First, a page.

Saturday, July 22, 2006


My husband & I are of the irregular crowd. We don't watch football, don't have a fav baseball or basketball team.

Come July 1st each year, or at least the past seven years, we have holed up in our home, shut the telephone off, accepted no visitors until the end of July. It's the TDF. Thank God for Tivo because we can now some type of semblance of a life and can fast forward through all commercials.

Here is Floyd Landis winning stage 17. Never thought we'd be cheering Phonak, but for us Americans, it is NOT about the team, it is about the athlete. These are the most disciplined athletes of any sports, and do not rival anybody (except a few olympic athletes we have here.) Lance should have won at least 5 ESPY's for Athlete of the Year, but alas, it is the US: Our priorities are different (it is more about who can tiptoe through a touchdown more creatively..)

So, here is Floyd with his AMAZING personal story, maybe his last TDF, nothing to lose, coming back after 8min down the day before, poised to hit his fav event, the 53mile (I think) time trial later today. OMG, the hospital where I work doesn't have OLN!!! I have to keep a computer up and running with the live commentary.

I must multitask while at work today! LOL!

Thursday, July 20, 2006

Looking to the Future

Ok, before I off to my little hole to study for my OB test, which is Monday. I must ask for some help and thoughtful opinions from Blog-Land:

I interviewed at Hospital "A" this afternoon for a scholarship I applied for. It pays for my full tuition (nursing school time only, so 4 semesters since I was in the transition program from paramedic,) all my books, uniforms, etc. It is not need-based, meaning my household income doesn't factor in. Hospital "A" is, actually, where I work currently. In the Emergency Department. Here's the thing. If I accept this scholarship, I must commit to 2 years after I graduate.
  • Pros: I already know the "system," and what the hospital expects of me, I get about a $6000-$6500 payment from them (geez, pays for school!) I might be able to work directly into the ED if my department head OK's it (she has already said she would consider it on a 6 month probationary period instead of the standard 3 months. She not a fan of hiring new grads directly into the department, but again, I know my wasy around as a paramedic.) And, it is only 2 years. I will almost be vested at that place by the time I am done. They have WONDERFUL benefits, and it is a beautiful place to work. Pt ratios are relatively low, too, and its a fairly new hospital. And, I would know where I was going to be come June of '07...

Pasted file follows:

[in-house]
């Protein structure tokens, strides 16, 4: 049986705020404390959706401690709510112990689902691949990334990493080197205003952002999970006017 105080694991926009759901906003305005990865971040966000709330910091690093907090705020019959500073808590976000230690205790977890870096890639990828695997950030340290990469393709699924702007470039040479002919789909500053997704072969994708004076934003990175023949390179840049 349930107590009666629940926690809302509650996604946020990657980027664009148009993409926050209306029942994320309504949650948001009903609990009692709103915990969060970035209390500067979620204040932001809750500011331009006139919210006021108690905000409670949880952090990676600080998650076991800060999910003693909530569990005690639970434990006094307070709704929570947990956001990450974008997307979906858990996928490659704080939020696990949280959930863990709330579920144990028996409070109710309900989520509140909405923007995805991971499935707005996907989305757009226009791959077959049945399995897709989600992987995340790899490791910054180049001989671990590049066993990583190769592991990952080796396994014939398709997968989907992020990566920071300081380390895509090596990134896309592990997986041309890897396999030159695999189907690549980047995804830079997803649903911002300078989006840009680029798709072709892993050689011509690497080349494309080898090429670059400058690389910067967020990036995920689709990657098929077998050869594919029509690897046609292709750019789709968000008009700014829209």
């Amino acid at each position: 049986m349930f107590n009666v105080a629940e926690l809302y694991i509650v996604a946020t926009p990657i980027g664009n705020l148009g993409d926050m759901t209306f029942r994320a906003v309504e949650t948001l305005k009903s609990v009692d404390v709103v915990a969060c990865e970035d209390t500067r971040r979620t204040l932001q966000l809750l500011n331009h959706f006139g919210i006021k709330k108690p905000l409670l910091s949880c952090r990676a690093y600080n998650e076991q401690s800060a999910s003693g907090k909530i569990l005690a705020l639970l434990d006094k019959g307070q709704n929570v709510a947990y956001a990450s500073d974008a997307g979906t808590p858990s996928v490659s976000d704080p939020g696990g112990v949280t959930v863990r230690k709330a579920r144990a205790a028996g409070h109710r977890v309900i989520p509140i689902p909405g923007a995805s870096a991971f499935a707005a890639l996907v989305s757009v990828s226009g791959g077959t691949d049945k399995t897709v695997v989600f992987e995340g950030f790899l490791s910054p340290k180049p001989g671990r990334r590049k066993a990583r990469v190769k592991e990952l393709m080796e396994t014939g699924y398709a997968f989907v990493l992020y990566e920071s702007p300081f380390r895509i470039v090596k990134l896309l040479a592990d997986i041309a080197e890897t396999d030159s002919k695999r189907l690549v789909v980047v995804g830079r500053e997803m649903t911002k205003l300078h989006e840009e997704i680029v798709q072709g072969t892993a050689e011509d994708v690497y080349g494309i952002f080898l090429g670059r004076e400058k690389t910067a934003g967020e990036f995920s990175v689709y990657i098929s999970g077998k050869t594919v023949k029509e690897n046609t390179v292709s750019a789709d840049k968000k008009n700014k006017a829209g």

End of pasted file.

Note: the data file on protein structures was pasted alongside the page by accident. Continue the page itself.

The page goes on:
• Cons: I commit myself to 2 years early in the game. Hubby states I might be able to find a better sign-on bonus with another place. I might have to go to med-surg for a while first. I might have to work is more about what positions are open at my time of graduation. I am not sure yet about ED for me, either. I liked hospice, community health, and a few other things. I have seen the most in my critical care settings, because, well, it's where I spend most of my time, and I don't see as much time for hand-holding and healing the patient, teaching the patient, if you know what I mean. And, my hubby also says I cannot "keep my options open" by taking the scholarship.

I also have other scholarship opportunities on deck. This is the first place I heard from this Summer after having applied for almost 20 scholarships around June 1. But, many of them are need-based, and with our family income I am not sure if I am considered "needy enough" (I feel rather needy, though!) Who knows, I might get some of them, and there is at least 1 which offers the same deal: full scholarship, without a 2 year commitment somewhere.

So, of you out there who are lurkers that can shed some light on this type of situation, I humbly ask for your comments...

Tuesday, July 18, 2006

Community Health Clinical

One word: unexpected.

I visited the County Health Department and shadowed a community health nurse for a few hours. I have seen a certain amount of nursing, but I guess I have been missing a part of it. My ED where I work has some pretty amazing nurses, don't get me wrong, but the objective of patient advocate can easily be lost when you are within the process of sheer numbers of patients, "treating and streeting", trauma and critical care. What I saw today was a nurse who just plain loves people: she knew the life stories of her patients...thay had grown up in front of her. Everyone got hugs, pats, and so much teaching and time for everyone that needed it. No question remained when the patients left from their prenatal care visits. She told me she had previously work in home health, where it is all about educating the patients as well.

I had assumed the Health Dept would be an even-rougher place than the dog-eat-dog ED. I had assumed completely wrong.

Something such as this is the direction I wish to go....I just have still too many paths in front of me to choose!